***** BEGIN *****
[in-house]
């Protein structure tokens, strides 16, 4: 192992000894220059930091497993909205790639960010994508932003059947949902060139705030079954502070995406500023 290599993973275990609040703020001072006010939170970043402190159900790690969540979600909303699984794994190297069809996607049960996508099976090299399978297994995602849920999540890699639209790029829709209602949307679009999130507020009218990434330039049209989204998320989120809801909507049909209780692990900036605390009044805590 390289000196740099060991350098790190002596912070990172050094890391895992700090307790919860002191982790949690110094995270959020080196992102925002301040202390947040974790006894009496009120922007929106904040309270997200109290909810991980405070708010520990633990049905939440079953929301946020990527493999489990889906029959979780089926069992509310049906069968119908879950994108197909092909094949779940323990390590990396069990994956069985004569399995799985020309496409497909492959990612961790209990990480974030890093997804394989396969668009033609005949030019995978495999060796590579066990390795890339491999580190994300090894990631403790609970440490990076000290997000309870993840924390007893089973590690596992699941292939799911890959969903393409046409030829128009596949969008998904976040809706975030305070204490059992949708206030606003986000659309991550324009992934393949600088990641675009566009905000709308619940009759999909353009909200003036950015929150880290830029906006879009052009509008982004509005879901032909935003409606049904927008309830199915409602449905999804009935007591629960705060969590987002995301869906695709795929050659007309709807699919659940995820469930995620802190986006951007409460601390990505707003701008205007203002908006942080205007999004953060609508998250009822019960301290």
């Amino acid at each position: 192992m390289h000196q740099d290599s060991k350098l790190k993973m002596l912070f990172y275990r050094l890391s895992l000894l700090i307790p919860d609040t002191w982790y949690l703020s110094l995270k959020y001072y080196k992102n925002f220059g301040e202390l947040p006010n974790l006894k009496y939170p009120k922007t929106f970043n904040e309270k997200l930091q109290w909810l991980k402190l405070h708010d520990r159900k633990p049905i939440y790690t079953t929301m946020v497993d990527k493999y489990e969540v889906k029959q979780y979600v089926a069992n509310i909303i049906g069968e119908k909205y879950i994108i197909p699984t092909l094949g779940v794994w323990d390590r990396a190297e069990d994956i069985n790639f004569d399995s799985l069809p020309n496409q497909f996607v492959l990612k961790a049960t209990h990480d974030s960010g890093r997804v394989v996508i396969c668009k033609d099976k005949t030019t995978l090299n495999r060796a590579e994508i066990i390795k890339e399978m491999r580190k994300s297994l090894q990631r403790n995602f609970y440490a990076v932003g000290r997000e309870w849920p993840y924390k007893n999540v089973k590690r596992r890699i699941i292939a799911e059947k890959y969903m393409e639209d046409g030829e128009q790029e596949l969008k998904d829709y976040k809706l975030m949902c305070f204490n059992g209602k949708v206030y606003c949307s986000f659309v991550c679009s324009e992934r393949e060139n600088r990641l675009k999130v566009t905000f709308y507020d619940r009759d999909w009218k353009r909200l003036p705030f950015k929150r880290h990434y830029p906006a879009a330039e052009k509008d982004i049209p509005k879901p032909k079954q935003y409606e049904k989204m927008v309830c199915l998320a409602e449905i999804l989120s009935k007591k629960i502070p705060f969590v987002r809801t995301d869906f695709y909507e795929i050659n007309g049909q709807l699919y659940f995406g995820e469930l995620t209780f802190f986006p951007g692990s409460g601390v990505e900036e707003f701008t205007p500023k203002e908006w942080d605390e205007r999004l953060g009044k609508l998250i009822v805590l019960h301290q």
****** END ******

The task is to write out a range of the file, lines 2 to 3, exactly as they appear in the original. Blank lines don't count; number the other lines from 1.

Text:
């Protein structure tokens, strides 16, 4: 192992000894220059930091497993909205790639960010994508932003059947949902060139705030079954502070995406500023 290599993973275990609040703020001072006010939170970043402190159900790690969540979600909303699984794994190297069809996607049960996508099976090299399978297994995602849920999540890699639209790029829709209602949307679009999130507020009218990434330039049209989204998320989120809801909507049909209780692990900036605390009044805590 390289000196740099060991350098790190002596912070990172050094890391895992700090307790919860002191982790949690110094995270959020080196992102925002301040202390947040974790006894009496009120922007929106904040309270997200109290909810991980405070708010520990633990049905939440079953929301946020990527493999489990889906029959979780089926069992509310049906069968119908879950994108197909092909094949779940323990390590990396069990994956069985004569399995799985020309496409497909492959990612961790209990990480974030890093997804394989396969668009033609005949030019995978495999060796590579066990390795890339491999580190994300090894990631403790609970440490990076000290997000309870993840924390007893089973590690596992699941292939799911890959969903393409046409030829128009596949969008998904976040809706975030305070204490059992949708206030606003986000659309991550324009992934393949600088990641675009566009905000709308619940009759999909353009909200003036950015929150880290830029906006879009052009509008982004509005879901032909935003409606049904927008309830199915409602449905999804009935007591629960705060969590987002995301869906695709795929050659007309709807699919659940995820469930995620802190986006951007409460601390990505707003701008205007203002908006942080205007999004953060609508998250009822019960301290």
């Amino acid at each position: 192992m390289h000196q740099d290599s060991k350098l790190k993973m002596l912070f990172y275990r050094l890391s895992l000894l700090i307790p919860d609040t002191w982790y949690l703020s110094l995270k959020y001072y080196k992102n925002f220059g301040e202390l947040p006010n974790l006894k009496y939170p009120k922007t929106f970043n904040e309270k997200l930091q109290w909810l991980k402190l405070h708010d520990r159900k633990p049905i939440y790690t079953t929301m946020v497993d990527k493999y489990e969540v889906k029959q979780y979600v089926a069992n509310i909303i049906g069968e119908k909205y879950i994108i197909p699984t092909l094949g779940v794994w323990d390590r990396a190297e069990d994956i069985n790639f004569d399995s799985l069809p020309n496409q497909f996607v492959l990612k961790a049960t209990h990480d974030s960010g890093r997804v394989v996508i396969c668009k033609d099976k005949t030019t995978l090299n495999r060796a590579e994508i066990i390795k890339e399978m491999r580190k994300s297994l090894q990631r403790n995602f609970y440490a990076v932003g000290r997000e309870w849920p993840y924390k007893n999540v089973k590690r596992r890699i699941i292939a799911e059947k890959y969903m393409e639209d046409g030829e128009q790029e596949l969008k998904d829709y976040k809706l975030m949902c305070f204490n059992g209602k949708v206030y606003c949307s986000f659309v991550c679009s324009e992934r393949e060139n600088r990641l675009k999130v566009t905000f709308y507020d619940r009759d999909w009218k353009r909200l003036p705030f950015k929150r880290h990434y830029p906006a879009a330039e052009k509008d982004i049209p509005k879901p032909k079954q935003y409606e049904k989204m927008v309830c199915l998320a409602e449905i999804l989120s009935k007591k629960i502070p705060f969590v987002r809801t995301d869906f695709y909507e795929i050659n007309g049909q709807l699919y659940f995406g995820e469930l995620t209780f802190f986006p951007g692990s409460g601390v990505e900036e707003f701008t205007p500023k203002e908006w942080d605390e205007r999004l953060g009044k609508l998250i009822v805590l019960h301290q």